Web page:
Marawi siege has ended but not Islamist militancy—analyst
KOTA KINABALU, Malaysia — The deaths of key Islamic State (IS) leaders in the Marawi City siege are just a temporary setback as the militant group has sown seeds of hatred deeply in the southern Philippines, says an analyst.
“The just-concluded battle in Marawi was not just a spur-of-the-moment campaign. It involved thorough planning and preparations since 2014,” said Octovio Dinampo, an anti-kidnapping activist based in Jolo.
He said those who failed to emerge would certainly regroup.
On Monday, the Philippines declared an end to five months of urban warfare in Marawi City held by IS militants.
“There are no more militants in Marawi,” he told the media.
Two Malaysians – former Universiti Malaya lecturer Dr Mahmud Ahmad and former Selayang Municipal Council officer Muhammad Joraimee Awang Raimee aka Abu Nur – were killed in Marawi City.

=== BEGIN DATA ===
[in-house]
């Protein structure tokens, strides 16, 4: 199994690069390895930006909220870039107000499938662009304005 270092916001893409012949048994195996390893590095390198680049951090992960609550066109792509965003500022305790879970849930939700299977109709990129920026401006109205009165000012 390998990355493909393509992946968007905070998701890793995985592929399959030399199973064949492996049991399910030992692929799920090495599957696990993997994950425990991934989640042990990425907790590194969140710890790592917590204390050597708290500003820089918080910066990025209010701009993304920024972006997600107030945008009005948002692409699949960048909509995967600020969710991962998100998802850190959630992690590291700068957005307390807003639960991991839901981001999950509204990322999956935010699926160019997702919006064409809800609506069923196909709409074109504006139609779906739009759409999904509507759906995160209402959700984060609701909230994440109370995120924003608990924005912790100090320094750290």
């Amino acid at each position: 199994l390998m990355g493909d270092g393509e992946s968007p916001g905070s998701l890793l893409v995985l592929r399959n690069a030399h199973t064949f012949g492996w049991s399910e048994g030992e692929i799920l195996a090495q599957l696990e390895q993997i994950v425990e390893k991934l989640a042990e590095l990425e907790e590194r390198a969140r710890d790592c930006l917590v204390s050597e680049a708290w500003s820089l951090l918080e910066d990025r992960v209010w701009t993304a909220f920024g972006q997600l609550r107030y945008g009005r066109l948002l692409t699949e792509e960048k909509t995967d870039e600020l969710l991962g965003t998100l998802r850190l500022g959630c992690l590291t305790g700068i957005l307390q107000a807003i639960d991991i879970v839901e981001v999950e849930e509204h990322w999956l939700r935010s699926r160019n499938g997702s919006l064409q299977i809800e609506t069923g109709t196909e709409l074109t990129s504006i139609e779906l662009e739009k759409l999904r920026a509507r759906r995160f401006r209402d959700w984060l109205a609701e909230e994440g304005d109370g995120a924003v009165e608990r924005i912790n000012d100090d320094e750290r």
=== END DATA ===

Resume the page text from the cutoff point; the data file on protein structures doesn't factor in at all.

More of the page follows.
Dinampo said the pronouncement that Marawi City had been freed and liberated from the clutches of terrorism “is far from the truth”.
“It is just a matter of time under a new leadership when this same cause will be repeated,” he said, referring to IS leaders who were killed on the battlefield of Marawi City – including the Maute brothers, IS “emir” for South-East Asia Isnilon Hapilon and Dr Mahmud.
The militants, he said, were able to tie up a conventional armed force in an urban war of attrition for almost five months, which the Moro National LiberationFront (MNLF) had failed to do in the past.
Dinampo warned that as long as historical injustices were not redressed, there would be an ample supply of warriors who could be enticed to join the militants anytimebefore or even after a temporary peace settlement resolved the longstanding Bangsamoro issue.
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